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Napolean Hamberg's rewrite is copyright © 2001 by Napolean Hamberg.
Return to every man a king.
every man a king
napolean hamberg's rewrite
This is how it all began, this sick horror which would overtake our destinies.
On the night of July 19, the heat wave (there must be none greater in the history of Northern New England ) retreated under the onslaught of thunderstorms. The region of western Maine was left to wonder which was worse, our original nemesis or our newfound savior. Both sides were fighting their vicious little war, and as always the citizens must suffer the turmoil of the conflict.
From our residence by Long Lake, we saw the first of the storms. It's clouds were held the color of a gray which wished to turn black. The storm was advancing toward us in its unified formation. It would be across the water just before dark. The air had been still for an hour. The silence lets one know... the conflict shall soon begin. The American flag (which stood sentry since my father installed it in 1936) would no longer stand with pride. It seemed to know somehow that this enemy could not be beaten. It played dead, hoping to survive the onslaught. Not even its hem fluttered. The heat was well fortified, filling the air with water. So much of it in fact that the atmosphere seemed to be coated with it. One of those days when one walks, and is instantly covered in their own sweat. That afternoon the three of us were swimming in the lake, but the water refused to reduce the heat induced suffering. One could realize some form of comfort by swimming to the depths of the lake. Neither Steffy nor I wanted to pursue this strategy, because Billy could not. His swimming skills were inferior to our own because of his young age of five.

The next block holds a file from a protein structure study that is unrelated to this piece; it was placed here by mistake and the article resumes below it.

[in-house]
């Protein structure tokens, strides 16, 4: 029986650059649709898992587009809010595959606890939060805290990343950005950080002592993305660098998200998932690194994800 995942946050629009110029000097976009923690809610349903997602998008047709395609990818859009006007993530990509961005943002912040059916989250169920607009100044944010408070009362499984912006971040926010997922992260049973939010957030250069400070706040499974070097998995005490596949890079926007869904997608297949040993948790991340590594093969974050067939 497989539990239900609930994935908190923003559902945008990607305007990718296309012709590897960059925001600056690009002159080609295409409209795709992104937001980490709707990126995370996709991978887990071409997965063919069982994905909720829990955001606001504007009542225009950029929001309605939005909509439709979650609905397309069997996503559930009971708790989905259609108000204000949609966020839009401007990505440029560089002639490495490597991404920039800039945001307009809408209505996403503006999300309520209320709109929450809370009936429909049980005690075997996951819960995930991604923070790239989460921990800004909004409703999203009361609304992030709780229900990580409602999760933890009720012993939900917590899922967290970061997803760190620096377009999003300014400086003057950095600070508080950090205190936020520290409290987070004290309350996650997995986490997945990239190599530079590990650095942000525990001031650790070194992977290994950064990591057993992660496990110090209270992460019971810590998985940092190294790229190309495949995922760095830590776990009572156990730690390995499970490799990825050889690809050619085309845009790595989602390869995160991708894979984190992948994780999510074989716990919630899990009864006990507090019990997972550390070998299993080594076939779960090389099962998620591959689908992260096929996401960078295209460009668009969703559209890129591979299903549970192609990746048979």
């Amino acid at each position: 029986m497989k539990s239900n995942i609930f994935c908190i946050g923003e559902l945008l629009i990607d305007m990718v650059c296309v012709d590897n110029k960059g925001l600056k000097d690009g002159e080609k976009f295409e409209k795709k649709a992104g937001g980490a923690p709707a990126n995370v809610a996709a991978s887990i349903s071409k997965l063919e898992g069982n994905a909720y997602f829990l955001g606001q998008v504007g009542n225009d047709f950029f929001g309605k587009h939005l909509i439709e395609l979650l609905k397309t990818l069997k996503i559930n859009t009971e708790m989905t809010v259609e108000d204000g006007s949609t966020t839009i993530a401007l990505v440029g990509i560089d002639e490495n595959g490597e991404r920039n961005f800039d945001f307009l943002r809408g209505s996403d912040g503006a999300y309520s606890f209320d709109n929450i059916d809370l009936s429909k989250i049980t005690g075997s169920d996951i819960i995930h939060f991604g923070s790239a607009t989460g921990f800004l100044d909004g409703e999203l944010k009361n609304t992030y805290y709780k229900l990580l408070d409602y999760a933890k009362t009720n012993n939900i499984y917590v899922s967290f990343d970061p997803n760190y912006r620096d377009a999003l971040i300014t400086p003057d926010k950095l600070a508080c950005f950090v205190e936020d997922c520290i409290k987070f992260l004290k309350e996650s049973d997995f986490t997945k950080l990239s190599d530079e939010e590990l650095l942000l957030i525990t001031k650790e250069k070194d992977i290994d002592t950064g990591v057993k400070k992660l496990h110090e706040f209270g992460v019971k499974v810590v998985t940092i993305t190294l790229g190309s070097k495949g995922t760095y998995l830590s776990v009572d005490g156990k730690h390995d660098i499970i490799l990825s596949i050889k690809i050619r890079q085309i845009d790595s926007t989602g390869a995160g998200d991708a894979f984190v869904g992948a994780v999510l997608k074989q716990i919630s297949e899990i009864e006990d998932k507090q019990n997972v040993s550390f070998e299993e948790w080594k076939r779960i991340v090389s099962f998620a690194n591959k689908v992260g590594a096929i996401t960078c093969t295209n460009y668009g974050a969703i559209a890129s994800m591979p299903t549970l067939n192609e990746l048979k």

At five-thirty, we ingested a cold supper for which we had no real appetite. The three of us picked listlessly at ham sandwiches and potato salad.We were on the deck that faces the lake, watching as the near black overtook our original sky. The heat still held our property as part of its domain. Food seems intolerable as the heat sucks the water from your body, and the sun bakes your skin to a golden brown. Instead we drank Pepsi, which was stored in a steel bucket of ice cubes.
Napoleon Hamberg may be reached at Poetry4230@aol.com. Please visit his website Come To The Dark, which features a number of his terror shorts on-line, as well as an opportunity to purchase several volumes of his writings.